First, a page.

#       Don't forget to add "$AddUnixListenSocket /var/named/chroot/dev/log"
#       line to your /etc/rsyslog.conf file. Otherwise your logging becomes
#       broken when rsyslogd daemon is restarted (due update, for example).
#
# OPTIONS="whatever"     --  These additional options will be passed to named
#                            at startup. Don't add -t here, use ROOTDIR instead.
#
# KEYTAB_FILE="/dir/file"    --  Specify named service keytab file (for GSS-TSIG)
#
# DISABLE_ZONE_CHECKING  -- By default, initscript calls named-checkzone
#                           utility for every zone to ensure all zones are
#                           valid before named starts. If you set this option
#                           to 'yes' then initscript doesn't perform those
#                           checks.

Make a backup of the existing /etc/named.conf file and create a new one as follows:

cp /etc/named.conf /etc/named.conf_bak
cat /dev/null > /etc/named.conf
vi /etc/named.conf

//
// named.conf
//
// Provided by Red Hat bind package to configure the ISC BIND named(8) DNS
// server as a caching only nameserver (as a localhost DNS resolver only).
//
// See /usr/share/doc/bind*/sample/ for example named configuration files.
//
options {
        listen-on port 53 { any; };
        listen-on-v6 port 53 { any; };
        directory       "/var/named";
        dump-file       "/var/named/data/cache_dump.db";
        statistics-file "/var/named/data/named_stats.txt";
        memstatistics-file "/var/named/data/named_mem_stats.txt";
        allow-query     { any; };
        recursion no;
        allow-recursion { none; };
};
logging {
        channel default_debug {
                file "data/named.run";
                severity dynamic;
        };
};
zone "." IN {
        type hint;
        file "named.ca";
};
include "/etc/named.conf.local";

Create the file /etc/named.conf.local that is included at the end of /etc/named.conf (/etc/named.conf.local will later on get populated by ISPConfig if you create DNS zones in ISPConfig):

touch /etc/named.conf.local

Then we create the startup links and start BIND:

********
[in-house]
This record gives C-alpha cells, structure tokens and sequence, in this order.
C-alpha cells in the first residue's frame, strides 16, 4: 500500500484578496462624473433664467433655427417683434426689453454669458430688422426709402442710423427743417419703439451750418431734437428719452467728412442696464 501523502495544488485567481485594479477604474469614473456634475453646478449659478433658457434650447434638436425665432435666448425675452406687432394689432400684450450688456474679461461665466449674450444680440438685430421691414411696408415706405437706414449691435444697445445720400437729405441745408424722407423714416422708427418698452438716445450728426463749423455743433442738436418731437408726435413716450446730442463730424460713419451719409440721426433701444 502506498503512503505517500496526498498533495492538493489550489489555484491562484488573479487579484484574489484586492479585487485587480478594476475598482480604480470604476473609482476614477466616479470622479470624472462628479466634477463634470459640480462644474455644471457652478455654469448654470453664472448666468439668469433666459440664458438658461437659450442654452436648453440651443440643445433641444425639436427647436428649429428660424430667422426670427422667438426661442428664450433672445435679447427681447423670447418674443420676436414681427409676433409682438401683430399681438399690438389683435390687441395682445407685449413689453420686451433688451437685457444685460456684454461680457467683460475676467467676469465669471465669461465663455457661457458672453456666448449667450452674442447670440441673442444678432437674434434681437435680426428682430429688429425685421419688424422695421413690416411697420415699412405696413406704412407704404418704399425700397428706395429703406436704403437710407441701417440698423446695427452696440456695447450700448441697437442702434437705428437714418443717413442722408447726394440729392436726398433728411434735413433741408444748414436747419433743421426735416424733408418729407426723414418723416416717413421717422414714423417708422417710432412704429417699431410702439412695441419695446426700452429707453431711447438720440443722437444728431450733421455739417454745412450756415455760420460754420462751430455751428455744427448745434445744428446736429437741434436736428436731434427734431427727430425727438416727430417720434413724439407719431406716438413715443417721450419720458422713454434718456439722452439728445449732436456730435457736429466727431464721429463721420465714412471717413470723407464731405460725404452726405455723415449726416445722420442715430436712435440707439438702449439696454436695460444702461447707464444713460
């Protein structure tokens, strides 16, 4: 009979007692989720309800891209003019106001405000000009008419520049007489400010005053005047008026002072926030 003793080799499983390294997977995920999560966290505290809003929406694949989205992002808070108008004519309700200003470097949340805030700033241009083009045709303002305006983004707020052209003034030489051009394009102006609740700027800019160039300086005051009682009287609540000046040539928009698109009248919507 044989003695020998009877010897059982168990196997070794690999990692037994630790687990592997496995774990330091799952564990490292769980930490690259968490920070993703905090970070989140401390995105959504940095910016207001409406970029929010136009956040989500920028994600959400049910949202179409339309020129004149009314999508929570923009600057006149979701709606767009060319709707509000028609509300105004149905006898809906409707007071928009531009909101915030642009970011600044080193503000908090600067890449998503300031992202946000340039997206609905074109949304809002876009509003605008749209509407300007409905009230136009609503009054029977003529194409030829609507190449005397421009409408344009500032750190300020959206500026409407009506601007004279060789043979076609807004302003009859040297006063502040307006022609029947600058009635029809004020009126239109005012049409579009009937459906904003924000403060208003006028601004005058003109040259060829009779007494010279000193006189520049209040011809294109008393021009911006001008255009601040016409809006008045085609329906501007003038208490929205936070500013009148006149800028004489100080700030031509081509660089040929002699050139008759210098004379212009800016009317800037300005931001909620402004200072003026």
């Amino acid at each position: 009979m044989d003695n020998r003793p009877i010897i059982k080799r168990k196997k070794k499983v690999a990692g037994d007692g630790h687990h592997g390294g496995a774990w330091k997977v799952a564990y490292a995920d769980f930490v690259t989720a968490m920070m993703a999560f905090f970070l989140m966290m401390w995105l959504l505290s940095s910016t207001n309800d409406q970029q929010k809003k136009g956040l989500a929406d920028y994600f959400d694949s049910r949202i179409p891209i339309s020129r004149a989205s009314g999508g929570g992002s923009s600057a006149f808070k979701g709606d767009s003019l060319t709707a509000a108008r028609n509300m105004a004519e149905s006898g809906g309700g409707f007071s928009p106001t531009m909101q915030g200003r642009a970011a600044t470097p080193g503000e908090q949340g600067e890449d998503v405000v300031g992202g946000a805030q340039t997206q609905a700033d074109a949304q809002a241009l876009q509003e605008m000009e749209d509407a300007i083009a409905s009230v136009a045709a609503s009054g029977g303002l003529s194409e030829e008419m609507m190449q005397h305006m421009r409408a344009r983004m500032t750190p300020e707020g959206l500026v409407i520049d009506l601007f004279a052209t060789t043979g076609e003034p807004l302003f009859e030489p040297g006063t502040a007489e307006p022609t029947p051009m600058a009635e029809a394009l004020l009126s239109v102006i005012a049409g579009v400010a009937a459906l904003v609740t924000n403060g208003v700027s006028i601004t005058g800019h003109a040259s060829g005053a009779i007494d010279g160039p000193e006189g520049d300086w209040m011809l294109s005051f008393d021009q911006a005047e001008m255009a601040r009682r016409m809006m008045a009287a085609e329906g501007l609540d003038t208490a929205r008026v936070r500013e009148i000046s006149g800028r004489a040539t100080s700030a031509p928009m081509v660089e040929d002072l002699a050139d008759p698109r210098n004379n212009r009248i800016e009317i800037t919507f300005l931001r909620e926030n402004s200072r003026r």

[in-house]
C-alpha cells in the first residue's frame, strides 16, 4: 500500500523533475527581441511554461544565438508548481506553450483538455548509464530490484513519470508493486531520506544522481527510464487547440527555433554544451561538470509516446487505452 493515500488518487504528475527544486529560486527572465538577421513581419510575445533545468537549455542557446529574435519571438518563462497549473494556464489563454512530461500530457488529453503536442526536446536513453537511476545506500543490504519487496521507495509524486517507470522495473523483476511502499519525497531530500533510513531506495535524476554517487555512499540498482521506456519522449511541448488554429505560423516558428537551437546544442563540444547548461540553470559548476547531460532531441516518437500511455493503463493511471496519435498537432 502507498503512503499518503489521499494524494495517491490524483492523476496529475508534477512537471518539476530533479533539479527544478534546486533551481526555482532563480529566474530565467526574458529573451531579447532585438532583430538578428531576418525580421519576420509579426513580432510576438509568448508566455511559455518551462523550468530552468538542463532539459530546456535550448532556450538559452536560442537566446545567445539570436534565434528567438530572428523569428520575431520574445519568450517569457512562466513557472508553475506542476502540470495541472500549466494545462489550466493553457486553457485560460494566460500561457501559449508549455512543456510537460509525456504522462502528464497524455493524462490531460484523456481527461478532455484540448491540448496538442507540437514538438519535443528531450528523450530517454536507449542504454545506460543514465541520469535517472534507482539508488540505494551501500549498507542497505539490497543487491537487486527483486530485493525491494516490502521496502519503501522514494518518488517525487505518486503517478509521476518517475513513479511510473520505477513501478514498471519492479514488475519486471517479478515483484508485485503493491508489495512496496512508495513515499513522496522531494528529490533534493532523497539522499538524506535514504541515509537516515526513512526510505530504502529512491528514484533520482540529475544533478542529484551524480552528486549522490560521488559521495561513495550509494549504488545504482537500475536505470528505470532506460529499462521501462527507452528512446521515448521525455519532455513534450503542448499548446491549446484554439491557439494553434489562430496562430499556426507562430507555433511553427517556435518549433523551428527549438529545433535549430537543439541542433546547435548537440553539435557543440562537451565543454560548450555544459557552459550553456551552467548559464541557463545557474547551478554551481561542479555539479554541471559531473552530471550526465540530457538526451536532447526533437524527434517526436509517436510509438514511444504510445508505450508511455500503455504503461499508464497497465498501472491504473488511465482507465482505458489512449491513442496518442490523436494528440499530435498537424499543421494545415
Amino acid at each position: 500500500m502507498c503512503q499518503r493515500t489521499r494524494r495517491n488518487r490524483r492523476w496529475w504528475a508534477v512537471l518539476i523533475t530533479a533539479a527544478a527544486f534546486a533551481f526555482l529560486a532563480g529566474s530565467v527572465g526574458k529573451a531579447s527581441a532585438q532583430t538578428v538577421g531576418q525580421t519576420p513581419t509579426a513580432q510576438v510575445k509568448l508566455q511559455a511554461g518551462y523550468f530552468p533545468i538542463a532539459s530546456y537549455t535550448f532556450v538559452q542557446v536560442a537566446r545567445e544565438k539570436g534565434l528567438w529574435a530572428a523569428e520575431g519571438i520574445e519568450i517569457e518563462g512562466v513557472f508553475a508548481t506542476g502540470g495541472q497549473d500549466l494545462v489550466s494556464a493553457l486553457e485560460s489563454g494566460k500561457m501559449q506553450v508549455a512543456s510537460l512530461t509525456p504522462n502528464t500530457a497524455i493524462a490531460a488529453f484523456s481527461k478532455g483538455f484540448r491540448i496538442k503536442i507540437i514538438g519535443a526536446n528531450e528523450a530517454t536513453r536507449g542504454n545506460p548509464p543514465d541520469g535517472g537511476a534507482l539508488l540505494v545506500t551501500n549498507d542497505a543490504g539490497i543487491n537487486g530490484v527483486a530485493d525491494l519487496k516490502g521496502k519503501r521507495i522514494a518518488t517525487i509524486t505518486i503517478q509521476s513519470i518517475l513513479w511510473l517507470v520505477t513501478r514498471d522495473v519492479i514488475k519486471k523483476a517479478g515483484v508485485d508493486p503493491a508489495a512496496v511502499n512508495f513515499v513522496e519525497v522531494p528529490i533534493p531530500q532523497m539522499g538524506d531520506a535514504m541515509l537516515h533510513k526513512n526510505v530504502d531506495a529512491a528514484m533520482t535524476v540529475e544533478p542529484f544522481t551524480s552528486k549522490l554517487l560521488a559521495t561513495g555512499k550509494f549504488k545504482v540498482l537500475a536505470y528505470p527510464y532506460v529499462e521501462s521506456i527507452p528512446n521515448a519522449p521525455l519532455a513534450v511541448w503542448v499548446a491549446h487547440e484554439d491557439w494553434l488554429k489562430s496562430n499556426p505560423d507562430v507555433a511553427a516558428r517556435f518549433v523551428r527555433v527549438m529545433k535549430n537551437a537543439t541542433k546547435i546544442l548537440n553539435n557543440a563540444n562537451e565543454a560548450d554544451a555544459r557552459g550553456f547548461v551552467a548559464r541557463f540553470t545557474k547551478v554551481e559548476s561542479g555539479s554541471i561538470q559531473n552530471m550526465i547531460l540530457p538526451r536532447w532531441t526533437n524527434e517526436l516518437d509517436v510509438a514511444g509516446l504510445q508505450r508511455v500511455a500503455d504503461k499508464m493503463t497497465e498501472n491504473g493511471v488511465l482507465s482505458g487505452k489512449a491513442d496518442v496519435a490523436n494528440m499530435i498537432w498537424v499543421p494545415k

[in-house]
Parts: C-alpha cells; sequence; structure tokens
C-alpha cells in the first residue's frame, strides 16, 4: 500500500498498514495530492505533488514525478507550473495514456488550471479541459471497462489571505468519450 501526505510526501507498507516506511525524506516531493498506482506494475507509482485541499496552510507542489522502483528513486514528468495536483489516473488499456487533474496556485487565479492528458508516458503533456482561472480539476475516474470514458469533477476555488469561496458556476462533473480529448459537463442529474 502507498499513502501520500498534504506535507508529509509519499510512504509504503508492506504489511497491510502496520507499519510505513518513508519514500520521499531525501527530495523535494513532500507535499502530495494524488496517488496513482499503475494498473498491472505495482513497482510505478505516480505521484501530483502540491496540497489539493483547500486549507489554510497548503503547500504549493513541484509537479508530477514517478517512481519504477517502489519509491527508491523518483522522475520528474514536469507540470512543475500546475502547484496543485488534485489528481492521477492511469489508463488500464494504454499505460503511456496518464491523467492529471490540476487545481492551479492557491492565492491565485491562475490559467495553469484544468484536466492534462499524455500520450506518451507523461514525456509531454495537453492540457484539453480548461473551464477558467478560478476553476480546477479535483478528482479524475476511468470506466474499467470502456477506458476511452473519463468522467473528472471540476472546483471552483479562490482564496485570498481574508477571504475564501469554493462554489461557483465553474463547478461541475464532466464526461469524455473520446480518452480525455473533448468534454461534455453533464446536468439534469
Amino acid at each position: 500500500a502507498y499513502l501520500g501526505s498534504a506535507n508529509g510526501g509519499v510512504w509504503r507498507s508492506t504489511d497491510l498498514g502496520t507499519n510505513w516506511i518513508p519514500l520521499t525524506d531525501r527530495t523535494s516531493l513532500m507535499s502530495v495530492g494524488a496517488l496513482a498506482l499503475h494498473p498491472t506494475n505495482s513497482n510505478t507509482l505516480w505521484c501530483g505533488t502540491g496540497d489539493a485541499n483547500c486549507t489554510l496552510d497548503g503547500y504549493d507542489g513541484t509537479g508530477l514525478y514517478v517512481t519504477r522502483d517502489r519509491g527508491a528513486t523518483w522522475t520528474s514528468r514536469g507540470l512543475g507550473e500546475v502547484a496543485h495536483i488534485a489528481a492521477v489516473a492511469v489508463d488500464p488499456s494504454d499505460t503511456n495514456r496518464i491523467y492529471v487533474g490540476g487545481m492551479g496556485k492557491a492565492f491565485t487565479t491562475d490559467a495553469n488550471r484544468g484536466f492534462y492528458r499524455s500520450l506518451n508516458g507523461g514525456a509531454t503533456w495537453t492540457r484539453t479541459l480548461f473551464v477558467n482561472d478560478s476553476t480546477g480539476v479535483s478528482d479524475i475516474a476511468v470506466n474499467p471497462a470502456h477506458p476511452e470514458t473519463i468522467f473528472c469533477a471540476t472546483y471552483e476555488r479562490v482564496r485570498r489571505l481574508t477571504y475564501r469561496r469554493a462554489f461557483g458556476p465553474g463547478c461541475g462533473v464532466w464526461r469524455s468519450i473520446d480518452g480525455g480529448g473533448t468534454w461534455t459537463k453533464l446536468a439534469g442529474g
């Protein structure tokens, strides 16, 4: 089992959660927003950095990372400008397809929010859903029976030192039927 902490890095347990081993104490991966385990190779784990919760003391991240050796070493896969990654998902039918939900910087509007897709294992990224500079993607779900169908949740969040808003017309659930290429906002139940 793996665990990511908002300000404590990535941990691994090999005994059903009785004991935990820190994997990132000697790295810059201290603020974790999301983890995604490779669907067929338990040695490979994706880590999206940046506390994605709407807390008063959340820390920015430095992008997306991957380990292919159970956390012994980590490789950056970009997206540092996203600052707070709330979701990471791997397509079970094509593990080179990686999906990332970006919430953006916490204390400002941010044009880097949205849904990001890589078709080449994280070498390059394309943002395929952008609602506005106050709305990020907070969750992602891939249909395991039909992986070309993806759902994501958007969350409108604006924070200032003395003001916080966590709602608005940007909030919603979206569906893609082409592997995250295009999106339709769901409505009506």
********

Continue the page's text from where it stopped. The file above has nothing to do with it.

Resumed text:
chkconfig --levels 235 named on
/etc/init.d/named start

 

20 Install Vlogger, Webalizer, And AWStats

Vlogger, webalizer, and AWStats can be installed as follows:

yum install webalizer awstats perl-DateTime-Format-HTTP perl-DateTime-Format-Builder

cd /tmp
wget http://n0rp.chemlab.org/vlogger/vlogger-1.3.tar.gz
tar xvfz vlogger-1.3.tar.gz
mv vlogger-1.3/vlogger /usr/sbin/
rm -rf vlogger*

 

21 Install Jailkit

Jailkit is needed only if you want to chroot SSH users. It can be installed as follows (important: Jailkit must be installed before ISPConfig - it cannot be installed afterwards!):

cd /tmp
wget http://olivier.sessink.nl/jailkit/jailkit-2.14.tar.gz
tar xvfz jailkit-2.14.tar.gz
cd jailkit-2.14
./configure
make
make install
cd ..
rm -rf jailkit-2.14*

 

22 Install fail2ban

This is optional but recommended, because the ISPConfig monitor tries to show the log:

yum install fail2ban

We must configure fail2ban to log to the log file /var/log/fail2ban.log because this is the log file that is monitored by the ISPConfig Monitor module. Open /etc/fail2ban/fail2ban.conf...

vi /etc/fail2ban/fail2ban.conf

... and comment out the logtarget = SYSLOG line and add logtarget = /var/log/fail2ban.log:

[...]
# Option:  logtarget
# Notes.:  Set the log target. This could be a file, SYSLOG, STDERR or STDOUT.
#          Only one log target can be specified.
# Values:  STDOUT STDERR SYSLOG file  Default:  /var/log/fail2ban.log
#
#logtarget = SYSLOG
logtarget = /var/log/fail2ban.log
[...]

Then create the system startup links for fail2ban and start it:

chkconfig --levels 235 fail2ban on
/etc/init.d/fail2ban start

 

23 Install rkhunter

rkhunter can be installed as follows:

yum install rkhunter